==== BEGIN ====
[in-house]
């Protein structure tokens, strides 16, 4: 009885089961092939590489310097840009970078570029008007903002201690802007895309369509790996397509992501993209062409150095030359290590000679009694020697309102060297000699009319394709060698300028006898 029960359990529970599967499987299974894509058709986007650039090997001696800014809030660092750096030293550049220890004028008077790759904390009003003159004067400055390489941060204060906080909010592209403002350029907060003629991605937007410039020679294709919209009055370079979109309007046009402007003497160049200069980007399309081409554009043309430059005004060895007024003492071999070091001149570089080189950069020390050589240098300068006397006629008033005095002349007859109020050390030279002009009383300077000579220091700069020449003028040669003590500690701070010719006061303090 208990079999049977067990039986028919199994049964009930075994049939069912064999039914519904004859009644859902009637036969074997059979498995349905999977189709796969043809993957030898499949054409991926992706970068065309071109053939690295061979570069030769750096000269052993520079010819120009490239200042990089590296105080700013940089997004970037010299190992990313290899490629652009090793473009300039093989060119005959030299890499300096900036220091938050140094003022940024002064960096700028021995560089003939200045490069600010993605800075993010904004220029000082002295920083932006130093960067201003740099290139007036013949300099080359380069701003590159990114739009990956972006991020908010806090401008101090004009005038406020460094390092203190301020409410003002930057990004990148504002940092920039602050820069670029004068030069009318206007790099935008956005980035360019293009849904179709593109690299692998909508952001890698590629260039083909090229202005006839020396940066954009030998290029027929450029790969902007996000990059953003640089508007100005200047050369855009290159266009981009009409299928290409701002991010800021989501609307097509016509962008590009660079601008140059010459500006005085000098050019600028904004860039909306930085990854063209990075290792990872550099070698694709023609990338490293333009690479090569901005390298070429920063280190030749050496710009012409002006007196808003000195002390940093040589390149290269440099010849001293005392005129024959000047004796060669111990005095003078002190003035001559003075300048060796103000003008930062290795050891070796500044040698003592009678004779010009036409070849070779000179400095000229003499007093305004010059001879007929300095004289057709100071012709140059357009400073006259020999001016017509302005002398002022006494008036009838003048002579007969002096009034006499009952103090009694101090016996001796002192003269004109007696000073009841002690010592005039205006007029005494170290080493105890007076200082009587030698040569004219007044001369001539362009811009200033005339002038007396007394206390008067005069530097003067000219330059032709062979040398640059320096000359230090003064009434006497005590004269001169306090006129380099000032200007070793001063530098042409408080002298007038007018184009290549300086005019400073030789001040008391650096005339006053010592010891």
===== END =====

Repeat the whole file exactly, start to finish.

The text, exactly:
[in-house]
């Protein structure tokens, strides 16, 4: 009885089961092939590489310097840009970078570029008007903002201690802007895309369509790996397509992501993209062409150095030359290590000679009694020697309102060297000699009319394709060698300028006898 029960359990529970599967499987299974894509058709986007650039090997001696800014809030660092750096030293550049220890004028008077790759904390009003003159004067400055390489941060204060906080909010592209403002350029907060003629991605937007410039020679294709919209009055370079979109309007046009402007003497160049200069980007399309081409554009043309430059005004060895007024003492071999070091001149570089080189950069020390050589240098300068006397006629008033005095002349007859109020050390030279002009009383300077000579220091700069020449003028040669003590500690701070010719006061303090 208990079999049977067990039986028919199994049964009930075994049939069912064999039914519904004859009644859902009637036969074997059979498995349905999977189709796969043809993957030898499949054409991926992706970068065309071109053939690295061979570069030769750096000269052993520079010819120009490239200042990089590296105080700013940089997004970037010299190992990313290899490629652009090793473009300039093989060119005959030299890499300096900036220091938050140094003022940024002064960096700028021995560089003939200045490069600010993605800075993010904004220029000082002295920083932006130093960067201003740099290139007036013949300099080359380069701003590159990114739009990956972006991020908010806090401008101090004009005038406020460094390092203190301020409410003002930057990004990148504002940092920039602050820069670029004068030069009318206007790099935008956005980035360019293009849904179709593109690299692998909508952001890698590629260039083909090229202005006839020396940066954009030998290029027929450029790969902007996000990059953003640089508007100005200047050369855009290159266009981009009409299928290409701002991010800021989501609307097509016509962008590009660079601008140059010459500006005085000098050019600028904004860039909306930085990854063209990075290792990872550099070698694709023609990338490293333009690479090569901005390298070429920063280190030749050496710009012409002006007196808003000195002390940093040589390149290269440099010849001293005392005129024959000047004796060669111990005095003078002190003035001559003075300048060796103000003008930062290795050891070796500044040698003592009678004779010009036409070849070779000179400095000229003499007093305004010059001879007929300095004289057709100071012709140059357009400073006259020999001016017509302005002398002022006494008036009838003048002579007969002096009034006499009952103090009694101090016996001796002192003269004109007696000073009841002690010592005039205006007029005494170290080493105890007076200082009587030698040569004219007044001369001539362009811009200033005339002038007396007394206390008067005069530097003067000219330059032709062979040398640059320096000359230090003064009434006497005590004269001169306090006129380099000032200007070793001063530098042409408080002298007038007018184009290549300086005019400073030789001040008391650096005339006053010592010891």